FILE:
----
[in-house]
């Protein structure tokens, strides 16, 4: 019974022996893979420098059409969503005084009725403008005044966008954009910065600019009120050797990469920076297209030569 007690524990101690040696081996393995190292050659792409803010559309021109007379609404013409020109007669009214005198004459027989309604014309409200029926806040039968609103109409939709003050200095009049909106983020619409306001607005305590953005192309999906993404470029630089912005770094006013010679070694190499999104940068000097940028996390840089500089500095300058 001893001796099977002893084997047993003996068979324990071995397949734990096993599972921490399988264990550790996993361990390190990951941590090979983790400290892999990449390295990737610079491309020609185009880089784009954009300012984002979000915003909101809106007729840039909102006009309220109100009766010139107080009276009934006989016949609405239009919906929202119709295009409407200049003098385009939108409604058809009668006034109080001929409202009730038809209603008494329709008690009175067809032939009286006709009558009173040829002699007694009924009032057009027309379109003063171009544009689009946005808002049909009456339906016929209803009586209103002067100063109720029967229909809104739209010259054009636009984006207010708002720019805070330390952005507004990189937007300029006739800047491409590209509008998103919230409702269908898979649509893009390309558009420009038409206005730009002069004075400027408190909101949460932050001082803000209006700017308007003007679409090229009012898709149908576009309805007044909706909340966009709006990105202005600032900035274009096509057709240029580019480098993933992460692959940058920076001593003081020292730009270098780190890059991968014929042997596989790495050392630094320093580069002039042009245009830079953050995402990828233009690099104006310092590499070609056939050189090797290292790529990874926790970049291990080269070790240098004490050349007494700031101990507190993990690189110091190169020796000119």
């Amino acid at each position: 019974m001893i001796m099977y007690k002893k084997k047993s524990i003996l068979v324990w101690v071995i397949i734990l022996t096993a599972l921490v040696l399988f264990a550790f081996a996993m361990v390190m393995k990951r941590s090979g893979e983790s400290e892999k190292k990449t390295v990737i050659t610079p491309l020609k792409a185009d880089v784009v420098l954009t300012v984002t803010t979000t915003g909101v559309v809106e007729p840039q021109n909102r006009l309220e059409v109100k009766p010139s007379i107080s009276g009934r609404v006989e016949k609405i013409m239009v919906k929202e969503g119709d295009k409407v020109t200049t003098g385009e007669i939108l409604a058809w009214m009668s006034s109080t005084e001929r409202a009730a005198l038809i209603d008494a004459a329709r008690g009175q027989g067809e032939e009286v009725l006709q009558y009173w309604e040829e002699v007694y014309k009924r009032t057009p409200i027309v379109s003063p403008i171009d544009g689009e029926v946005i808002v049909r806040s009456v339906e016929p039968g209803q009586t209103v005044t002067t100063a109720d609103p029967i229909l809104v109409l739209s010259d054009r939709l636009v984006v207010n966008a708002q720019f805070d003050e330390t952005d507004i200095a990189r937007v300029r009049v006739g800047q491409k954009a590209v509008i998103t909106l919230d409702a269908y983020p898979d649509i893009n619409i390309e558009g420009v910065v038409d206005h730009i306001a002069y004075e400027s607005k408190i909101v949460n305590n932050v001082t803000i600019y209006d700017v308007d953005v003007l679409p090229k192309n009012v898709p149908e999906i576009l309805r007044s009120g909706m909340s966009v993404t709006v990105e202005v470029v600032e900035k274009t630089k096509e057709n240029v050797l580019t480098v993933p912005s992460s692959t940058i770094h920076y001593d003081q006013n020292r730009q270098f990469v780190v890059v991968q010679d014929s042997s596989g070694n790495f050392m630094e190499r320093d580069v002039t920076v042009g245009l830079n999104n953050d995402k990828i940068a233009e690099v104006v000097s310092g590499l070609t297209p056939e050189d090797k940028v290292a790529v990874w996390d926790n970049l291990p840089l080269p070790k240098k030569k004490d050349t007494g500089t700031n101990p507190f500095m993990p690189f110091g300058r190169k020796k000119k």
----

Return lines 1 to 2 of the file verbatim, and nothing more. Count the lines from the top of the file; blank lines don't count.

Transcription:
[in-house]
């Protein structure tokens, strides 16, 4: 019974022996893979420098059409969503005084009725403008005044966008954009910065600019009120050797990469920076297209030569 007690524990101690040696081996393995190292050659792409803010559309021109007379609404013409020109007669009214005198004459027989309604014309409200029926806040039968609103109409939709003050200095009049909106983020619409306001607005305590953005192309999906993404470029630089912005770094006013010679070694190499999104940068000097940028996390840089500089500095300058 001893001796099977002893084997047993003996068979324990071995397949734990096993599972921490399988264990550790996993361990390190990951941590090979983790400290892999990449390295990737610079491309020609185009880089784009954009300012984002979000915003909101809106007729840039909102006009309220109100009766010139107080009276009934006989016949609405239009919906929202119709295009409407200049003098385009939108409604058809009668006034109080001929409202009730038809209603008494329709008690009175067809032939009286006709009558009173040829002699007694009924009032057009027309379109003063171009544009689009946005808002049909009456339906016929209803009586209103002067100063109720029967229909809104739209010259054009636009984006207010708002720019805070330390952005507004990189937007300029006739800047491409590209509008998103919230409702269908898979649509893009390309558009420009038409206005730009002069004075400027408190909101949460932050001082803000209006700017308007003007679409090229009012898709149908576009309805007044909706909340966009709006990105202005600032900035274009096509057709240029580019480098993933992460692959940058920076001593003081020292730009270098780190890059991968014929042997596989790495050392630094320093580069002039042009245009830079953050995402990828233009690099104006310092590499070609056939050189090797290292790529990874926790970049291990080269070790240098004490050349007494700031101990507190993990690189110091190169020796000119």